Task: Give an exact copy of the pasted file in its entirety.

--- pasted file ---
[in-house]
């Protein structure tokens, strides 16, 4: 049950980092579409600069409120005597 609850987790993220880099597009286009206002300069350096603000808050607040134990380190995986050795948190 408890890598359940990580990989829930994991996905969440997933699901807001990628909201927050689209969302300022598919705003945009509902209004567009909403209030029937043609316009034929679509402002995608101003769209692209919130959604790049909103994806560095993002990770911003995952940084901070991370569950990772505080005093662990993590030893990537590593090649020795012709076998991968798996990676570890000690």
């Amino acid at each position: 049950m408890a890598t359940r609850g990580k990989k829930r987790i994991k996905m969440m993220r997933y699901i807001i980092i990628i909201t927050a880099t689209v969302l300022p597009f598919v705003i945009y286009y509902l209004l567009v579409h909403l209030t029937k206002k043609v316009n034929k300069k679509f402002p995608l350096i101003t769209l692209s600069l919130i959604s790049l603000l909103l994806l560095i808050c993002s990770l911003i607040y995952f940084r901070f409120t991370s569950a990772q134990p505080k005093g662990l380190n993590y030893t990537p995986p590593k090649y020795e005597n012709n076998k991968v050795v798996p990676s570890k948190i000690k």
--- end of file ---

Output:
[in-house]
């Protein structure tokens, strides 16, 4: 049950980092579409600069409120005597 609850987790993220880099597009286009206002300069350096603000808050607040134990380190995986050795948190 408890890598359940990580990989829930994991996905969440997933699901807001990628909201927050689209969302300022598919705003945009509902209004567009909403209030029937043609316009034929679509402002995608101003769209692209919130959604790049909103994806560095993002990770911003995952940084901070991370569950990772505080005093662990993590030893990537590593090649020795012709076998991968798996990676570890000690």
């Amino acid at each position: 049950m408890a890598t359940r609850g990580k990989k829930r987790i994991k996905m969440m993220r997933y699901i807001i980092i990628i909201t927050a880099t689209v969302l300022p597009f598919v705003i945009y286009y509902l209004l567009v579409h909403l209030t029937k206002k043609v316009n034929k300069k679509f402002p995608l350096i101003t769209l692209s600069l919130i959604s790049l603000l909103l994806l560095i808050c993002s990770l911003i607040y995952f940084r901070f409120t991370s569950a990772q134990p505080k005093g662990l380190n993590y030893t990537p995986p590593k090649y020795e005597n012709n076998k991968v050795v798996p990676s570890k948190i000690k």